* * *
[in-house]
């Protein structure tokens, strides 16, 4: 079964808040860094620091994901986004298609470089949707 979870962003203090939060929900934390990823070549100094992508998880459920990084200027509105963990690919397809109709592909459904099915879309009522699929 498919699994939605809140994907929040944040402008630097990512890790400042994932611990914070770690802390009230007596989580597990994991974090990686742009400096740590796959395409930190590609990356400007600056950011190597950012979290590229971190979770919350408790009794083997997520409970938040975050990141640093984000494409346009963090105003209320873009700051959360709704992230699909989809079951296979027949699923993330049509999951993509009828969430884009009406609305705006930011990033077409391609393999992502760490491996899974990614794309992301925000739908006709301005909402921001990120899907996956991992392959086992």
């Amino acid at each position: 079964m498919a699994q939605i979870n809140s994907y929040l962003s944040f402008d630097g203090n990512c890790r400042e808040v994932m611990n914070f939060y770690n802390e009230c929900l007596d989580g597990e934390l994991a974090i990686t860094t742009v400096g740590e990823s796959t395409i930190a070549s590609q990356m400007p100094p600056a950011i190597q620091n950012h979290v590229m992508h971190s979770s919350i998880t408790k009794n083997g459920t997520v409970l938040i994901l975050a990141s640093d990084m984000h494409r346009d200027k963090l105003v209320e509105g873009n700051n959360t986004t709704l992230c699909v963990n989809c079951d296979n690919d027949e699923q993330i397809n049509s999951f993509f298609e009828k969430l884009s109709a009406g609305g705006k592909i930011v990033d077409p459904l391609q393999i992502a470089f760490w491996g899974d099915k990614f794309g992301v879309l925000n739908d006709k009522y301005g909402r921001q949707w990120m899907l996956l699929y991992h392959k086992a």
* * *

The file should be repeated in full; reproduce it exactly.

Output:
[in-house]
């Protein structure tokens, strides 16, 4: 079964808040860094620091994901986004298609470089949707 979870962003203090939060929900934390990823070549100094992508998880459920990084200027509105963990690919397809109709592909459904099915879309009522699929 498919699994939605809140994907929040944040402008630097990512890790400042994932611990914070770690802390009230007596989580597990994991974090990686742009400096740590796959395409930190590609990356400007600056950011190597950012979290590229971190979770919350408790009794083997997520409970938040975050990141640093984000494409346009963090105003209320873009700051959360709704992230699909989809079951296979027949699923993330049509999951993509009828969430884009009406609305705006930011990033077409391609393999992502760490491996899974990614794309992301925000739908006709301005909402921001990120899907996956991992392959086992």
């Amino acid at each position: 079964m498919a699994q939605i979870n809140s994907y929040l962003s944040f402008d630097g203090n990512c890790r400042e808040v994932m611990n914070f939060y770690n802390e009230c929900l007596d989580g597990e934390l994991a974090i990686t860094t742009v400096g740590e990823s796959t395409i930190a070549s590609q990356m400007p100094p600056a950011i190597q620091n950012h979290v590229m992508h971190s979770s919350i998880t408790k009794n083997g459920t997520v409970l938040i994901l975050a990141s640093d990084m984000h494409r346009d200027k963090l105003v209320e509105g873009n700051n959360t986004t709704l992230c699909v963990n989809c079951d296979n690919d027949e699923q993330i397809n049509s999951f993509f298609e009828k969430l884009s109709a009406g609305g705006k592909i930011v990033d077409p459904l391609q393999i992502a470089f760490w491996g899974d099915k990614f794309g992301v879309l925000n739908d006709k009522y301005g909402r921001q949707w990120m899907l996956l699929y991992h392959k086992a």